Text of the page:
I noticed the hashtag #NoMediaMonday on Twitter at some point in the past. As with most people, I thought “That’s a good idea” and then went merrily on my way searching through Facebook and Twitter, listening to the daily news channel, and watching Monday Night Football (or whatever was on television at that time). Now that I have retired and I have the time to watch television all day if I want to, I find that I watch less of it than I did before I retired. Which makes me wonder, “Was I just watching television to filter out the day’s activities?” or “Was I avoiding getting started on something that I really wanted to do but was afraid to do?”
I’ve been listening to (and reading) The War of Art by Steven Pressfield. It’s been quite an eye-opener to realize how much of our day we spend performing “resistance” activities. I’ve always wanted to write and blog. I’ve started a blog several times, but never with a real focus or an intent to use the blog as a creative starting point for anything else. Resistance to “the pursuit of any calling in writing, painting, music, film, dance, or any creative art”, as Pressfield states, comes in many forms that sneak up on you, like watching television and interacting on social media. Even eating food (and drinking wine) can be a form of resistance.
There are so many things that ‘must’ occupy our time when we are working and raising a family. They’re not normally activities that we can reschedule. Most jobs still entail getting up early, getting ready for work, traveling to work, staying there for eight-plus hours, and then returning home. While work-at-home and entrepreneurial jobs are becoming more prevalent, they are still outside the norm for the average person. Even so, they can still take up several hours of the day.
When we are also a caregiver, whether that be as a parent for our children or taking care of others, at a minimum we have to make sure that those in our care are clothed, fed, organized, taken care of when ill, and loved. Add to that list school, social activities, medical visits, medical care at home, and any other number of physical activities associated with caring for others and you end up with very little time left for yourself.
So when we do have time for ourselves, what do we do? We withdraw into a little mini-world of our own by watching television, getting on Facebook or other social media, or numbing ourselves with the pleasures of food and wine. Any one of these activities can be used to enhance our lives, but usually (mostly in the case of media) we carry them to excess. And what we don’t do is focus on things that will make us really happy in the long run.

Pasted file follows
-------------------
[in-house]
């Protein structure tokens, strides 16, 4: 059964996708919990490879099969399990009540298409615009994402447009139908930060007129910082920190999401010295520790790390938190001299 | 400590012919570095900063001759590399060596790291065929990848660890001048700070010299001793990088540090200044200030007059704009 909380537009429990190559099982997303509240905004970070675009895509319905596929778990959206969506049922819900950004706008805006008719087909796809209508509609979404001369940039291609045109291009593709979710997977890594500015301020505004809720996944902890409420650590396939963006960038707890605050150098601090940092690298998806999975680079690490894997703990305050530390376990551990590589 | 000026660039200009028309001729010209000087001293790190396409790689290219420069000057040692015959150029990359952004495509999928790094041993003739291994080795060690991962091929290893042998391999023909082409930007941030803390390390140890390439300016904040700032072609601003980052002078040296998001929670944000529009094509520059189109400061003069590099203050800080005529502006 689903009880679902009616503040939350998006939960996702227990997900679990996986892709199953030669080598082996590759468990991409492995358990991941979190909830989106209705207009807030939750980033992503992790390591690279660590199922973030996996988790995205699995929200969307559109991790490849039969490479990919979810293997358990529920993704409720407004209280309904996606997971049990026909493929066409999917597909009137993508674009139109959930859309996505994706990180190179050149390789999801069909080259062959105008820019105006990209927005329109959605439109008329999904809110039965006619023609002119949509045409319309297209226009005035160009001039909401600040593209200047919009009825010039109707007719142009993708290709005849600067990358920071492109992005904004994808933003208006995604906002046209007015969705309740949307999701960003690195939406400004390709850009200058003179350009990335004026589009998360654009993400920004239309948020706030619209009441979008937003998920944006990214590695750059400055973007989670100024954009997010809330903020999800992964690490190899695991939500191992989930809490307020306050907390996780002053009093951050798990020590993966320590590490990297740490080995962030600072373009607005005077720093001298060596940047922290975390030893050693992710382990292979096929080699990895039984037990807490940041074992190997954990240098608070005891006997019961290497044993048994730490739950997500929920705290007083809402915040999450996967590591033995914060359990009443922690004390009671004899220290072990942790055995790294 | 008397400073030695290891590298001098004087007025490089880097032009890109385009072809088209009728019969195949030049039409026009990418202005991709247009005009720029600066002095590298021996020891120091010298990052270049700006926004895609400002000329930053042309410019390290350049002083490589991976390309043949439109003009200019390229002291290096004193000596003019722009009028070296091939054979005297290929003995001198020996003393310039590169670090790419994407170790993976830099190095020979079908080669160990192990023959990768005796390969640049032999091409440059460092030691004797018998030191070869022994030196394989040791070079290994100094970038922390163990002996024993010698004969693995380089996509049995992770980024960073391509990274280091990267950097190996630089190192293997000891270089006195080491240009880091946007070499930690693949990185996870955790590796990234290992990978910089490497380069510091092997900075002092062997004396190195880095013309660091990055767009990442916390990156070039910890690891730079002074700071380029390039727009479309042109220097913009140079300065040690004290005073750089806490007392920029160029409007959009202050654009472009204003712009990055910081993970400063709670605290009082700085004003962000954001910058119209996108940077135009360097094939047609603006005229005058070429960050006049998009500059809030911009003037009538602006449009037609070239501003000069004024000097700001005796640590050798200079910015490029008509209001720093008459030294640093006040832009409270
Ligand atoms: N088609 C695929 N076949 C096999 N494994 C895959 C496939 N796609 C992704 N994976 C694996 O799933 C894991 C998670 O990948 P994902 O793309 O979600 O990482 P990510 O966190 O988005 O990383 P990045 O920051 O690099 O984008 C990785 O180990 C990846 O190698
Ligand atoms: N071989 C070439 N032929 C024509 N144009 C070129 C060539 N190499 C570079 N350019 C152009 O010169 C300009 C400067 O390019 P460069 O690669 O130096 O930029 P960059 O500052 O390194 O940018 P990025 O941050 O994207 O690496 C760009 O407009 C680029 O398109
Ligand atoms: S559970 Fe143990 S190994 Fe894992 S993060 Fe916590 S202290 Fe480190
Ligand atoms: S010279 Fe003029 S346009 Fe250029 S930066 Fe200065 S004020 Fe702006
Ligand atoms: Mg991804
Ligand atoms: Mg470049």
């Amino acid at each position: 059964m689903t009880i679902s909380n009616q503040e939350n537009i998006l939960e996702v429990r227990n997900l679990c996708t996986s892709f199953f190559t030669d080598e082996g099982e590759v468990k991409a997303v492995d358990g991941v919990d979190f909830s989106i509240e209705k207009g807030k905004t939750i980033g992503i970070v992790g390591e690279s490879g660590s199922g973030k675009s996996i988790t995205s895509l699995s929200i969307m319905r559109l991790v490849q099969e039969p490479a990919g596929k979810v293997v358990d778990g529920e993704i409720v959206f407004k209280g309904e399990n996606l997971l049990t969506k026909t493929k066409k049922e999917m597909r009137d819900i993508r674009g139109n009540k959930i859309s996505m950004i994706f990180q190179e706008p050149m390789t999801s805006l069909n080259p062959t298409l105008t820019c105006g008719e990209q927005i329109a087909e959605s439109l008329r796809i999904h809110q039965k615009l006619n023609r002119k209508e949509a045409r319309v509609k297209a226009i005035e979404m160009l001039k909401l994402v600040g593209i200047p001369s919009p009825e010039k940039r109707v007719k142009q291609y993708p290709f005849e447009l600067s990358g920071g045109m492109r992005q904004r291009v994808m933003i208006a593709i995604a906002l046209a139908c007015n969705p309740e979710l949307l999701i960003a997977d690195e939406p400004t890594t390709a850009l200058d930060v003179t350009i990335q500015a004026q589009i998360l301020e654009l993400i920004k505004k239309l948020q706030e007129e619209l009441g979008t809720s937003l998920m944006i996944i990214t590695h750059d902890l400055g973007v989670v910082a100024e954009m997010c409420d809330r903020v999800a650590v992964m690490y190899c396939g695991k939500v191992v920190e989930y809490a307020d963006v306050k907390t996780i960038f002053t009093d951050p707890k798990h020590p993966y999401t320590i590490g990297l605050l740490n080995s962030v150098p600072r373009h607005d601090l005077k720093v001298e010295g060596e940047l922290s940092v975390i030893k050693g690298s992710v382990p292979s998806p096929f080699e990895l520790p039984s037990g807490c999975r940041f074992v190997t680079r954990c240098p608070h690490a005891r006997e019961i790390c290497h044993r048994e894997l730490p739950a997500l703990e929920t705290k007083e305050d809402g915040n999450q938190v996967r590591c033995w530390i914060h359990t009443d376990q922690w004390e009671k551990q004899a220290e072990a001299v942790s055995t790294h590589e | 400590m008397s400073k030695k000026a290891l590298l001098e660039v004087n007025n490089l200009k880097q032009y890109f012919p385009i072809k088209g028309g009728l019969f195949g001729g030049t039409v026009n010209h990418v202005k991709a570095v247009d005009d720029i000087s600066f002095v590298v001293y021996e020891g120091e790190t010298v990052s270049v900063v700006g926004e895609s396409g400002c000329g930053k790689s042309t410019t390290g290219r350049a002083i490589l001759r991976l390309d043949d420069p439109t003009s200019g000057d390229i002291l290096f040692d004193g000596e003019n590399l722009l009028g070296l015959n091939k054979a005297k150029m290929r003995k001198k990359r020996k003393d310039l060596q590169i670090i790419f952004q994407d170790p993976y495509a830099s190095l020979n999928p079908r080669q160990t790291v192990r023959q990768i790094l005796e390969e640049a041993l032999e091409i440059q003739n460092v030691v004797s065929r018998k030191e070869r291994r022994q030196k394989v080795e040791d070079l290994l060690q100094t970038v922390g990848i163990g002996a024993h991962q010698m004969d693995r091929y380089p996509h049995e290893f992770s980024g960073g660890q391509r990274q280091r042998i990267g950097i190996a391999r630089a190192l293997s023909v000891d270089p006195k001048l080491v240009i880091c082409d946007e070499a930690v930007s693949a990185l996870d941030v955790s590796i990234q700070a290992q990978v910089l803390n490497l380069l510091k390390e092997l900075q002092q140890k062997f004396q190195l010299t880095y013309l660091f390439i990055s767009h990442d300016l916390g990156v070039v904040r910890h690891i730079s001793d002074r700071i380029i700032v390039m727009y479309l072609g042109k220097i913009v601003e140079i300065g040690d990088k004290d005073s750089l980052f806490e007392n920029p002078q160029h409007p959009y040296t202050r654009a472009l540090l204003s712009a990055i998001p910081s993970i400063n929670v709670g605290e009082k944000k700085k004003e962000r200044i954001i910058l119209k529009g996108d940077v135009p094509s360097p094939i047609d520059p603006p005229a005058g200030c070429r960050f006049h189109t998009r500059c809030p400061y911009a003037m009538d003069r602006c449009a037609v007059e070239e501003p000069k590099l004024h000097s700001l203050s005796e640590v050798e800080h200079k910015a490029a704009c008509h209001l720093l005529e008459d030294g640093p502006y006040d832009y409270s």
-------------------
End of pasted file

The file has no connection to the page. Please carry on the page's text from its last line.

I’m a big fan of Hal Elrod’s Miracle Morning book. The underlying premise is that if we get up in the morning and take care of ourselves and our major values first, then no matter what happens in the remainder of the day we are better equipped (mentally) to handle it. We know that no matter how hectic the day may become, for at least a portion of the day we’ve focused on what is really important to us as individuals. We do that first. Then we can also manage to take care of everyone and everything else in our lives. But if you also begin to take away television and social media for one day of the week, you gain a few extra hours to work on one of your passions, whether it be art, music, writing, or any other creative pursuit. The Miracle Morning gives you a start on identifying what you could/should focus on, but a No Media Monday gives you the time to actually pursue your goals.
So I’m going to make No Media Monday a regular practice. No television, not even the local news. No social media except for proactive (as opposed to reactive) activities – like inspirational tweets, commenting on informative blog posts I’ve read, posting informational articles to Facebook, etc. – that further my goals. I will no longer let Resistance run rampant on Mondays. I will spend most of my spare time reading books or articles, doing research, writing or blogging. And at the end of the day I know I won’t have missed any of the media (it will all be there tomorrow) but I will feel so much better for spending time on the things I’m most passionate about. And maybe that will lead to even more No Media days.
(written on Monday, September 14, 2015)